Unclaimed property legislation
BC’s unclaimed property program is governed by the Unclaimed Property Act. The purpose of this legislation is to reunite owners with unclaimed property held by government and non-government holders.
The Act says that the government can enter into an agreement with a non-profit organization to manage the program. The Province of British Columbia appointed BC Unclaimed as the administrator of BC’s unclaimed property program starting in 2003.
The Unclaimed Property Act specifies what responsibilities the administrator has, how unclaimed property can be used, and who must submit unclaimed property to the administrator.
The Unclaimed Property Regulations lay out specific details such as how long it takes for different types of property to become unclaimed and how different amounts of unclaimed money must be treated.
Read about the Unclaimed Property Program on the BC Government website.
The Unclaimed Property Act sets out which organizations are required to transfer unclaimed property to BC Unclaimed, and which organizations can choose whether or not to transfer property to BC Unclaimed. These are called Mandatory holders and Voluntary holders.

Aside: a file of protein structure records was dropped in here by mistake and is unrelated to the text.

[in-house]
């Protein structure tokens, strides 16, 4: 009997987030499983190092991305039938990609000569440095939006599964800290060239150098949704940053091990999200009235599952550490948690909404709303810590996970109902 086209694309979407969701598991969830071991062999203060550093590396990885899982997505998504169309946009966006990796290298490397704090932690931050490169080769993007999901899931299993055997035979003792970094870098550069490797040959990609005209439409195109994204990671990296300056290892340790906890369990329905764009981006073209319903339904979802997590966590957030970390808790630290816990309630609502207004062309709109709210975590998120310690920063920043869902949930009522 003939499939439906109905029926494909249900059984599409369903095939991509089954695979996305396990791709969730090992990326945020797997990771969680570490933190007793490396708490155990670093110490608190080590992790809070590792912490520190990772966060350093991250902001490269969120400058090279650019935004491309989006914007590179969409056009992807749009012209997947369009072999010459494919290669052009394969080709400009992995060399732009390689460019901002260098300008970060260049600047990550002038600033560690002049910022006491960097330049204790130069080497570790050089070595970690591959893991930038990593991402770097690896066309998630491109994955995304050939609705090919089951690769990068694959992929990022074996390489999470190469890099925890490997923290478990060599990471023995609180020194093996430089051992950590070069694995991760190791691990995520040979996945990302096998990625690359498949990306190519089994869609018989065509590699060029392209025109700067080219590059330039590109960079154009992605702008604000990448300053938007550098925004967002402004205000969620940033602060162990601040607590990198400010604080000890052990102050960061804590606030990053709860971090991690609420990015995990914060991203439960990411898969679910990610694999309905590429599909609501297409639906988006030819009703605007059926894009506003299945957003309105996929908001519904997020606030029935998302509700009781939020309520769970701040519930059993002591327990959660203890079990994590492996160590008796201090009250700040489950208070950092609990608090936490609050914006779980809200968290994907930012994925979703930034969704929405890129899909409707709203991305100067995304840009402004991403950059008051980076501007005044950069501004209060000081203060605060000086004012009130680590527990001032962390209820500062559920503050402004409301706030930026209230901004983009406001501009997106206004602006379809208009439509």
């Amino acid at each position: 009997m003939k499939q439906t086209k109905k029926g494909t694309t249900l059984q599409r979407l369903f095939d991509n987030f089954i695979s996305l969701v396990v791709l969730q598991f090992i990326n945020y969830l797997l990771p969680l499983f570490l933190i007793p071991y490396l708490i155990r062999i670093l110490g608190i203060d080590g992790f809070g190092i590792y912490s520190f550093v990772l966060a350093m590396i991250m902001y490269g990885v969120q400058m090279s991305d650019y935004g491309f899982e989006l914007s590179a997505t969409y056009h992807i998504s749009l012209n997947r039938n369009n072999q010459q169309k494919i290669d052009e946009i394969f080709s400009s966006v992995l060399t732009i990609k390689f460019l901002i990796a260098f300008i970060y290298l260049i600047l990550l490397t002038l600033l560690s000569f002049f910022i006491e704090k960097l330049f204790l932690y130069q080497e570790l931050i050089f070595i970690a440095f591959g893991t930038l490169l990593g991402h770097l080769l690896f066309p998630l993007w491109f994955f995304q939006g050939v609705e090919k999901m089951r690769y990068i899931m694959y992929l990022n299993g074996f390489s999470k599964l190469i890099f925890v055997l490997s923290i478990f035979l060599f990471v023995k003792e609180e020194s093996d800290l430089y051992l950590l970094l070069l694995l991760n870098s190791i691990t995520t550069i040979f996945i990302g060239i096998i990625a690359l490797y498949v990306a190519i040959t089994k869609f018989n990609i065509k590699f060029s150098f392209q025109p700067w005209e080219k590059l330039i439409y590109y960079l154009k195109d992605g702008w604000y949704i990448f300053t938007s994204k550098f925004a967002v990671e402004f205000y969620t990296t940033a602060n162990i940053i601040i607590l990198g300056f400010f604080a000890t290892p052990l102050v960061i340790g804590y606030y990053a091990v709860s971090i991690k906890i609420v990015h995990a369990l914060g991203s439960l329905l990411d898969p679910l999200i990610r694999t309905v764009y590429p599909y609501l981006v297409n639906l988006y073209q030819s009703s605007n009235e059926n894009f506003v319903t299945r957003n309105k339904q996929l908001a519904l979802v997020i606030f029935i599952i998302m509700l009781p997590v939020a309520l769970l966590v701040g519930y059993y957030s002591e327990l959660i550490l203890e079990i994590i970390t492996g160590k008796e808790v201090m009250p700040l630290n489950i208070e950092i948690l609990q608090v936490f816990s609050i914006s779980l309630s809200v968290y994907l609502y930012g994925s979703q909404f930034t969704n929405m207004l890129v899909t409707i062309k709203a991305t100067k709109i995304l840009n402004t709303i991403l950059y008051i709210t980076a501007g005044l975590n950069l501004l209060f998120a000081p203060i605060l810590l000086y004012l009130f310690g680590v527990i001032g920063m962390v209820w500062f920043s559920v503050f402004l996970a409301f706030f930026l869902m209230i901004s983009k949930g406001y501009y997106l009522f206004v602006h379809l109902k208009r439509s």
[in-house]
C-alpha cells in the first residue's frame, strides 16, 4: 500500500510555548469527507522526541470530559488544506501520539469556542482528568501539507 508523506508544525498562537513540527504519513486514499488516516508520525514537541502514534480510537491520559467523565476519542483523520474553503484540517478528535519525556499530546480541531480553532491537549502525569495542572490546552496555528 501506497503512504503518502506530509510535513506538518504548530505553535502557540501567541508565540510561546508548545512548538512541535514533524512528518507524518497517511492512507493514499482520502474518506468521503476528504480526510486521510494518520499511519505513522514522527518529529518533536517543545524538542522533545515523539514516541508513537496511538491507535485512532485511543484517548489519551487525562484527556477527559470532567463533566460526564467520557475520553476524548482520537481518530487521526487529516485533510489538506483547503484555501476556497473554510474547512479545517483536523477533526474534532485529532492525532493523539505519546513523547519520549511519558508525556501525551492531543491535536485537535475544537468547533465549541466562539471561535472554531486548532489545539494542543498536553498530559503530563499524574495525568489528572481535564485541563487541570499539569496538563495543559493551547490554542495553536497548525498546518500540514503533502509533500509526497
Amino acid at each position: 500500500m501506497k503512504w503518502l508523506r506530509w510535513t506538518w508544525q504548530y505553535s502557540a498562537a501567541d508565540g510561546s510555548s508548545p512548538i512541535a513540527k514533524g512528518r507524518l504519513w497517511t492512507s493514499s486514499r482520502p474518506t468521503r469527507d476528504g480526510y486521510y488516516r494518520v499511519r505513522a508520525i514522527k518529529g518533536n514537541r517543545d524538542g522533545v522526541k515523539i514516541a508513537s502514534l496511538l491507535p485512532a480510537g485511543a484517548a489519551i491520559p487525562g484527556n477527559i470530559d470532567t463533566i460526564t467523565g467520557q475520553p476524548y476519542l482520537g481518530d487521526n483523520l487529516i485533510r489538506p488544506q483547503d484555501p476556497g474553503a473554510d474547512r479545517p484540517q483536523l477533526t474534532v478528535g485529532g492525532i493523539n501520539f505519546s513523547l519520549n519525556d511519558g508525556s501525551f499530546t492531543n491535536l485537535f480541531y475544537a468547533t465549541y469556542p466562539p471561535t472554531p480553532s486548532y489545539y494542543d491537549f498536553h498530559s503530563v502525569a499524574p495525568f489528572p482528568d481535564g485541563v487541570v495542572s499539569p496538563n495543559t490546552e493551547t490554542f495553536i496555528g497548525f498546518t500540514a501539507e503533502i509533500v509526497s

Mandatory holders: Holders required by law to transfer unclaimed property to BC Unclaimed.
Examples: Municipal and provincial courts, credit unions, and real estate agencies.
Voluntary holders: Holders not required by law to transfer unclaimed property to BC Unclaimed. These holders should still transfer unclaimed property to BC Unclaimed so that it can be claimed by its rightful owners.
Examples: Trust funds, insurance policies, brokerage accounts, closed pension plans, other organizations.
View more legislation about holders.
BC Unclaimed is required to follow the standards in the Freedom of Information and Protection of Privacy Act (FOIPPA). This Act contains rules about how public bodies like BC Unclaimed can collect, use and disclose personal information.